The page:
Design and construction of an autonomous ornithopter
Author(s)Jackowski, Zachary John
Massachusetts Institute of Technology. Dept. of Mechanical Engineering.
Russell Louis Tedrake.
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In recent years the subject of flying vehicles propelled by flapping wings, also known as ornithopters, has been an area of interest because of its application to micro aerial vehicles (MAVs). These miniature vehicles seek to mimic small birds and insects to achieve never before seen agility in flight. This renewed interest has raised a host of new problems in vehicle dynamics and control to explore. In order to better study the control of flapping wing flight we have developed a large scale ornithopter called the Phoenix. It is capable of carrying a heavy (400 gram) computer and sensor package and is designed specially for the application of controls research. The design takes special care to optimize payload capacity, crash survivability, and field repair abilities. This thesis covers the design process of both the mechanical and electrical systems of the ornithopter and initial control experiments. We also show that it is possible to stabilize the machine in pitch with a simple PD controller through experimental testing..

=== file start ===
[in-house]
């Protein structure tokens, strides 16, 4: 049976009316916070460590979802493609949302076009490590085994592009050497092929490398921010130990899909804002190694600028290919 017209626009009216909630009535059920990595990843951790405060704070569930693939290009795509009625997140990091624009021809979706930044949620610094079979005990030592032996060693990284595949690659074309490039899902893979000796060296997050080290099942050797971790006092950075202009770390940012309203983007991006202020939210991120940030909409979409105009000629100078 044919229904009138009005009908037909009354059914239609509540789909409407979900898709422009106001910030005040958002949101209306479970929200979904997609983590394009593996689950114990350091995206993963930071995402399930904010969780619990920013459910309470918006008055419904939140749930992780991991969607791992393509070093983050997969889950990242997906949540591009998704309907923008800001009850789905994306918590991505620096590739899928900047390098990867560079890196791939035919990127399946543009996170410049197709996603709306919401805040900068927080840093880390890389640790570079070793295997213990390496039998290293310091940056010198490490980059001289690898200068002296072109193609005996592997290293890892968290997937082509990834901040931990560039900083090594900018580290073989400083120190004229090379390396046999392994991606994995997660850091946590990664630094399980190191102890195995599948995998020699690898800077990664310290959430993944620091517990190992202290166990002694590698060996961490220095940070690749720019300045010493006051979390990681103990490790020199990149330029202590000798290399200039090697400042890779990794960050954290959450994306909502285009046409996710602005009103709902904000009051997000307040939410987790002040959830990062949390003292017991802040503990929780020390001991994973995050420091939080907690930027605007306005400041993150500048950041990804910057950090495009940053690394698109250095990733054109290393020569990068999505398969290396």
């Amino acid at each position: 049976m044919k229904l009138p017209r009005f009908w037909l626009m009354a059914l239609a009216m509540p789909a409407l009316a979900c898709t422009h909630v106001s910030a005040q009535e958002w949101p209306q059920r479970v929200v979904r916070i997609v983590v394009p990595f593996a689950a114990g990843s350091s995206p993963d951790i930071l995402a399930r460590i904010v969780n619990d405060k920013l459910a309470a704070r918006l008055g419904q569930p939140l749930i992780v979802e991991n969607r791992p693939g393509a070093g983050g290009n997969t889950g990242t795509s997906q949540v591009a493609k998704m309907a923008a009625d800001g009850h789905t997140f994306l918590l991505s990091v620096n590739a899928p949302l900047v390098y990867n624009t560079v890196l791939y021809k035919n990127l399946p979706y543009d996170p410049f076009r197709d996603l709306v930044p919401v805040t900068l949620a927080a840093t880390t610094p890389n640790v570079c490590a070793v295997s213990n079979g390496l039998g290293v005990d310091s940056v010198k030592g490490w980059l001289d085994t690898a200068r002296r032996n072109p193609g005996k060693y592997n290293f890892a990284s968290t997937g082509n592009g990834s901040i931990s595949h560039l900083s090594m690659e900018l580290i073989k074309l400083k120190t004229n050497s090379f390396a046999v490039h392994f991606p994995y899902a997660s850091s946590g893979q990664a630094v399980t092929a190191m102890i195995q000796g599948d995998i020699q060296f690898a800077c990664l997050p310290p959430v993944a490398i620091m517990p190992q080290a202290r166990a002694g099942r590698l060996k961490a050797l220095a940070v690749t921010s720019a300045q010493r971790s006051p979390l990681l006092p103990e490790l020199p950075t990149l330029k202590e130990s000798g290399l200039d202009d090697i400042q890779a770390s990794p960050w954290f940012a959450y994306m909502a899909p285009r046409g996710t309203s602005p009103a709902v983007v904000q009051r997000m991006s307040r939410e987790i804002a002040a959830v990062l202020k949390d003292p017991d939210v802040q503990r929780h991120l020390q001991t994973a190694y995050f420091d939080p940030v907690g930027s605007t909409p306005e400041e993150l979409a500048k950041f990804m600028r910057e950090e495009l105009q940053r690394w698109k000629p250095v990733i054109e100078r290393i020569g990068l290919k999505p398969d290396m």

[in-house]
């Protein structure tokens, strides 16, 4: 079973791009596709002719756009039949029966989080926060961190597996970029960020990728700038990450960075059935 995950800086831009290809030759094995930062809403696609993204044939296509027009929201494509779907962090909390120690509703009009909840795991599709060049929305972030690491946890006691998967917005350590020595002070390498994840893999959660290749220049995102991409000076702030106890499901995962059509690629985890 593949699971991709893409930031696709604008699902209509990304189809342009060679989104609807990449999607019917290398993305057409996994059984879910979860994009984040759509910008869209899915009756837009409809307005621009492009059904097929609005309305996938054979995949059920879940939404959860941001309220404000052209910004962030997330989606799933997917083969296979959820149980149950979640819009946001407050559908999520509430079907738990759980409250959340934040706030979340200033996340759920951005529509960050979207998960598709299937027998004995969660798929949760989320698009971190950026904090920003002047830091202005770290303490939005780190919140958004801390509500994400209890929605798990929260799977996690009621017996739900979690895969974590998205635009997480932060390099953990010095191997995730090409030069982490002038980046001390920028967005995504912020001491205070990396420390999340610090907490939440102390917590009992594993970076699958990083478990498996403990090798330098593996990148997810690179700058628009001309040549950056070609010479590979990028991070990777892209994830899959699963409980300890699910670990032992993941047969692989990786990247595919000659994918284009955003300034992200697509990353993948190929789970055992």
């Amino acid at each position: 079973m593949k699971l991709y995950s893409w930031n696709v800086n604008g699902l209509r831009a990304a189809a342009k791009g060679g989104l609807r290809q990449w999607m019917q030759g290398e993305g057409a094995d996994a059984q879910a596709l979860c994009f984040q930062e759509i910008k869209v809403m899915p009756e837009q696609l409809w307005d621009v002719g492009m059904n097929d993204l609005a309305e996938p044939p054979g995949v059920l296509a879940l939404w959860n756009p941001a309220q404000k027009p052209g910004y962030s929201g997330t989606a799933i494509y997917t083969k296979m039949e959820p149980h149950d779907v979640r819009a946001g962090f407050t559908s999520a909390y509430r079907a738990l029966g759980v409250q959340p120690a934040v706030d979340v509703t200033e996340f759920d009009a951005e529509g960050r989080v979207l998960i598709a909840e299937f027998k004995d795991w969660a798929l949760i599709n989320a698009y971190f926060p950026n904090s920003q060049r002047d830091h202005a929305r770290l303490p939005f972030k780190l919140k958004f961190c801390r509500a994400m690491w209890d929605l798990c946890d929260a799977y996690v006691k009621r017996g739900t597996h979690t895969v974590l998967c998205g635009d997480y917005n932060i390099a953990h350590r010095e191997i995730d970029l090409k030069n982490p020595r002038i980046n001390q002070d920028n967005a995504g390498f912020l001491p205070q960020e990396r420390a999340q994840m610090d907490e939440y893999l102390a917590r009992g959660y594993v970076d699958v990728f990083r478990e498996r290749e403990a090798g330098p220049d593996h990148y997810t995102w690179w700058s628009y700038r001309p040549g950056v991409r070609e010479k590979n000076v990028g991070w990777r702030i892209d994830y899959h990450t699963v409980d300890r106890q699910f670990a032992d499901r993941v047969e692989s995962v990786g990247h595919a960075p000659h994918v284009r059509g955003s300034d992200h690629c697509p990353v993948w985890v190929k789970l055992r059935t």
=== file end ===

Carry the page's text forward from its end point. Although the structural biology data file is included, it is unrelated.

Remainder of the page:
Thesis (S.B.)--Massachusetts Institute of Technology, Dept. of Mechanical Engineering, 2009.This electronic version was submitted by the student author. The certified thesis is available in the Institute Archives and Special Collections.Page no. "2" in pagination repeated twice. Cataloged from student submitted PDF version of thesis.Includes bibliographical references (p. 56-57 [i.e. 57-58]).
DepartmentMassachusetts Institute of Technology. Department of Mechanical Engineering
Massachusetts Institute of Technology